Anthrax is an infectious disease caused by a microbe called Bacillus anthracis that lives in the soil. Anthrax became more widely known in 2001 when anthrax was used as a biological weapon.
Transmission to humans can occur by inhalation of anthrax spores or eating the flesh of anthrax diseased animals. Until now there is no medical evidence that shows that the bacteria that cause anthrax can spread between humans. But a healthy person has the possibility of contracting it if he has a wound on the skin and is in direct contact with an existing wound on the skin of an anthrax sufferer.
In addition, an increased risk of anthrax can also occur if you:
- Work researching anthrax in the laboratory
- Work with veterinarians
- Dealing with animals from areas with a high risk of anthrax
- Work in places with a lot of interactions with animals such as in the circus
- Serve in areas at risk of anthrax
When the body is exposed to anthrax, one characteristic that is easily recognized is that the skin will look like it has been bitten by an insect. Then, this will cause the skin to blister and cause skin ulcers (eczema) with a black central point. Although this does not cause pain, symptoms usually develop within 1-5 days of exposure.
Meanwhile, symptoms of gastrointestinal anthrax (digestive system) usually develop within a week after exposure. Symptoms of gastrointestinal anthrax include:
- Loss of appetite
- Swelling in the neck
- Bloody diarrhea
- Severe stomach pain
Meanwhile, for people who are exposed to anthrax through the respiratory system, symptoms usually appear within a week. Commonly referred to as inhalation anthrax, this anthrax is the deadliest type. The initial symptoms of this type of anthrax resemble the symptoms of flu, such as fever, sore throat, muscle aches, and fatigue. Then discomfort arises in the chest, shortness of breath, nausea, coughing up blood, pain when swallowing, high fever, difficulty breathing, shock, and meningitis occurs.
In diagnosing anthrax, the initial examination is to rule out other diseases that have similar symptoms, such as flu or pneumonia with symptoms similar to inhalation anthrax. After that, further tests can be carried out, such as:
- Blood test
- Skin test
- Stool sample
- Spinal fluid function, which is a procedure that tests a small amount of fluid that surrounds the brain and spinal cord
- Chest radiograph, performed on a patient suspected of having inhaled anthrax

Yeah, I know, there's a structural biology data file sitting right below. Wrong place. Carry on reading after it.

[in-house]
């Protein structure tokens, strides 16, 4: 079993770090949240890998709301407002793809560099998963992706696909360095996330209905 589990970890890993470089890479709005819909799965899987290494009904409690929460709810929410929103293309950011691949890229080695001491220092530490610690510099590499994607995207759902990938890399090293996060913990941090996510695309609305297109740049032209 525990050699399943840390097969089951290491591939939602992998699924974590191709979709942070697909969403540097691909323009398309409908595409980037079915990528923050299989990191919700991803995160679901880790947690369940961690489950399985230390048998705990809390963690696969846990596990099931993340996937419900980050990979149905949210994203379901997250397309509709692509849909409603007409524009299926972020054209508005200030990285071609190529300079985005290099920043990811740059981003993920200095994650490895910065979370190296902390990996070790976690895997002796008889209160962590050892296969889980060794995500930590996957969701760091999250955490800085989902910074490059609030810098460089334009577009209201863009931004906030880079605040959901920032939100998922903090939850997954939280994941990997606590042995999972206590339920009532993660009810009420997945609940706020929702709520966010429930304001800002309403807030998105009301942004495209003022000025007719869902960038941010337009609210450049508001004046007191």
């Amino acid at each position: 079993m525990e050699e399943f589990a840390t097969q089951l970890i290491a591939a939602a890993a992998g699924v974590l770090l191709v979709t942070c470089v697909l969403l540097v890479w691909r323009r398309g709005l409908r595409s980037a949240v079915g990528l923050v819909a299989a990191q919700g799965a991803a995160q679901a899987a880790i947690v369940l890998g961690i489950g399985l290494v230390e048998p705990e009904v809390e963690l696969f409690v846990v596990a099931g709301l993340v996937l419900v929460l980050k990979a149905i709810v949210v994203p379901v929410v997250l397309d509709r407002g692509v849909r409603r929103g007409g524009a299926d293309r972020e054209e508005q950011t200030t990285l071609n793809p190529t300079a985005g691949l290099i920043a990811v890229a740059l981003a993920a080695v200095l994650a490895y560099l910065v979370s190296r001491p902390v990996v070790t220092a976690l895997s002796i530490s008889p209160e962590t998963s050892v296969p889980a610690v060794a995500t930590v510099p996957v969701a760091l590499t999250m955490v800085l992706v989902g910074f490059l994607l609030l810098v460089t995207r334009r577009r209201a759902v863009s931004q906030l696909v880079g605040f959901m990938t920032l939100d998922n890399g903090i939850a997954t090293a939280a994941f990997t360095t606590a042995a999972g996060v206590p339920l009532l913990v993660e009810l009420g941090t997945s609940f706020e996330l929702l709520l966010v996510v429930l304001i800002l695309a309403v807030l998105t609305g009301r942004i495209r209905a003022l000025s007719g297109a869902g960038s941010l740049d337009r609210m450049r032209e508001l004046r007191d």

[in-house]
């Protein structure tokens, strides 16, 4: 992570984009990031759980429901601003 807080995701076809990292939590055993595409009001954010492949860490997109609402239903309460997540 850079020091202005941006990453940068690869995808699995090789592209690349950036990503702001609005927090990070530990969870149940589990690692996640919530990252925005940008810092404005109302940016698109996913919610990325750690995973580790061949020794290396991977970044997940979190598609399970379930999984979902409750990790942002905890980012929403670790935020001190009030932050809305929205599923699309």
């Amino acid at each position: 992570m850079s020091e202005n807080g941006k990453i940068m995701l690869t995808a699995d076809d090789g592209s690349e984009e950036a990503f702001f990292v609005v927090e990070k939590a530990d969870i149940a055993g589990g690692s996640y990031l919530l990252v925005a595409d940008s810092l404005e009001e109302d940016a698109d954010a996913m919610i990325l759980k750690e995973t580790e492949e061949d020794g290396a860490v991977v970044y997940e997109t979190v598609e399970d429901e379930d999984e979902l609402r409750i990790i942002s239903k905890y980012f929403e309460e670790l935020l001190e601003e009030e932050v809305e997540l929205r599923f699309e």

- CT scan
- Endoscopy, is a test using a small tube with a camera to check the esophagus and intestine
If you have anthrax and you have symptoms, your doctor will give you an antibiotic or anthrax vaccine. Anthrax can be treated with antibiotics if it is known in the initial phase. The problem is that many people don’t seek treatment until it’s too late to treat.
Antibiotics that are commonly given as anthrax treatment are ciprofloxacin, doxycycline, and levofloxacin. Anthrax treatment will be effective if done as soon as possible, and often by using a combination of a number of antibiotics.
Meanwhile, inhaled anthrax patients often do not respond well to treatment, because the bacteria have already produced a lot of toxins that cannot be completely eliminated by drugs.
Without treatment, the chance of dying from anthrax increases. The risk of death from cutaneous anthrax is 20% if left untreated. If you have gastrointestinal anthrax, the chance of death is 25-60% percent. The risk of death from inhalation anthrax is around 75%.
Some factors that can affect the success rate of treatment are:
- The area of the body that is infected
- Patient age
- General health conditions of sufferers
Prevention of Anthrax
To prevent contracting anthrax, you are advised to consume cooked meat and avoid contact with infected animals. Anthrax can also be prevented by administering an anthrax vaccine.
However, this vaccine is not intended for the public, and is not recommended for children and the elderly. Until now, the vaccine was only recommended for members of the military, scientists who research anthrax, and people in professions who are at high risk of developing the disease.